To celebrate the publication of SAR Press’s most recent Advanced Seminar volume, Archaeologies of Empire (2020), we have brought together editors of this book and our previously published Imperial Formations (2007) to discuss new insights and intersections in their work.
Join SAR on December 10, 2020, for a virtual program exploring the ongoing national dialogues concerning historical markers, monuments, and memory making.
SAR Welcomes New 2020 Board Members: Perspectives from the Arts, Law, Academics, and Business Community
The School for Advanced Research in Santa Fe, New Mexico, is pleased to welcome five new members to the board of directors: Helen Brooks, Elizabeth Glassman, June Lorenzo, Rick Vaughan, and Scott Waugh.
SAR Announces 2019-2020 Native American Artist Fellows: Mikayla Patton, Venancio Aragon, and Neebinnaukzhik Southall.
In addition to canceling, postponing, or livestreaming our in-person public programs until April 30, we have reluctantly decided to close the SAR campus to the public until further notice.
We understand that your mailboxes are flooded with messages about responses to Covid-19 and it can seem overwhelming. But now is a good time to reflect and find new ways to engage with one another. So we can’t engage in-person? Let’s connect from home. Here are several ways you can continue to be part of the SAR community from afar.
2020 J.I. Staley Prize Awarded to a Powerful Examination of Life, Death, and Care, among Inuit Communities.
Lisa Stevenson’s Life Beside Itself examines two historical moments among the Inuit of northern Canada: a tuberculosis epidemic in the mid-twentieth century and an epidemic of suicides among Inuit youth today. Through richly textured analysis, Stevenson shows how suicide prevention programs disregard what makes life worthwhile to Inuit people. Life Beside Itself deftly weaves together ethnography, archival voice recordings, and images to raise new questions about life, death, and care.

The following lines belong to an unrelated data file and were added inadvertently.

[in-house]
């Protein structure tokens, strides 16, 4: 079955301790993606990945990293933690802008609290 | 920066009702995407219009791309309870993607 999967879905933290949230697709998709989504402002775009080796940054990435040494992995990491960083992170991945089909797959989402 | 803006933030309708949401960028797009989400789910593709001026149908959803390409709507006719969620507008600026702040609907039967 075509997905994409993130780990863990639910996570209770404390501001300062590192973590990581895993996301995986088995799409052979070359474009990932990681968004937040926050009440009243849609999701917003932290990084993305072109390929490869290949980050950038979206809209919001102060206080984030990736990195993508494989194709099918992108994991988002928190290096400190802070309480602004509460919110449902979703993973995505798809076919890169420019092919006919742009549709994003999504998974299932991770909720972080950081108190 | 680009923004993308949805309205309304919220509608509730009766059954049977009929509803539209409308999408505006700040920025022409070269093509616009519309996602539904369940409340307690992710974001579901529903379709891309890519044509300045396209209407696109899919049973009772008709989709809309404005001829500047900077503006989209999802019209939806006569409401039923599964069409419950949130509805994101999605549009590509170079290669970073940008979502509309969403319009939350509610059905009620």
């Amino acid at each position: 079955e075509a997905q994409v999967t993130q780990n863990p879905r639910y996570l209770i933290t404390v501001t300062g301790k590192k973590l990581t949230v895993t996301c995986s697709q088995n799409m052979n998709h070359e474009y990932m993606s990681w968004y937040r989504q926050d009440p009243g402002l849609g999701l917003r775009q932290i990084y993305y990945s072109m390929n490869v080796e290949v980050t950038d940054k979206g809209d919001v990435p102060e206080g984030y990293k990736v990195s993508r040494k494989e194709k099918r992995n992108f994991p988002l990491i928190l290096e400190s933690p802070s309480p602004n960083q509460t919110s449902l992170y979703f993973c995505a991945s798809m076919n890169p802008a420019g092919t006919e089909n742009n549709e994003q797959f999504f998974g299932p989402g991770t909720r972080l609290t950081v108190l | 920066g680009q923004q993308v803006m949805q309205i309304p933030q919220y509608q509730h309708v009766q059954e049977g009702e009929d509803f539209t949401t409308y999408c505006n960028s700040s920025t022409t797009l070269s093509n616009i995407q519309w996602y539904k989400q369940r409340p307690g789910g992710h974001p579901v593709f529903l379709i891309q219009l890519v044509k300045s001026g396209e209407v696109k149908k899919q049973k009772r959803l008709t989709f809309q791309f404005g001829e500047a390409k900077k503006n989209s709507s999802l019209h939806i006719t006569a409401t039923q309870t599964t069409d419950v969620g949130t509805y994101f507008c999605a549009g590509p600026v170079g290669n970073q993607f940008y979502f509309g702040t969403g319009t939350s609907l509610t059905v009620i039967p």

SAR is proud to present a series of conversation-style presentations exploring today’s world of cultural preservation. This year’s IARC speaker series takes us on a journey beyond the Pueblo communities within which we are situated, to shed light on the many remarkable ways indigenous-based cultural preservation is happening nationally.
The School for Advanced Research (SAR) is pleased to announce the next event in our third annual Creative Thought Forum Series. Archaeologist Ruth Van Dyke presents Chaco Landscapes: Sensory and Political Engagements with Place. In her talk she shares insights into past and present social, political, and sensorial relationships across the greater Chaco landscape. She explores how archaeologists can work together with Native peoples to influence the public understanding of contemporary economic/extractive projects, including those in northwest New Mexico.
The School for Advanced Research (SAR) is pleased to announce the publication of the Guidelines for Collaboration, theoretical and practical guides to building successful collaborations between Indigenous communities, museums, and other collecting institutions. The Guidelines are the product of several years of critical discourse between over sixty Native and non-Native museum professionals, cultural leaders, artists, and scholars experienced in collaborative work in various institutions in the United States, Canada, and New Zealand. Available only in limited release until now, the Guidelines are already being used by internationally recognized institutions including Chicago’s Field Museum and University of California–Los Angeles (UCLA) in collaboration with the Getty Conservation Institute.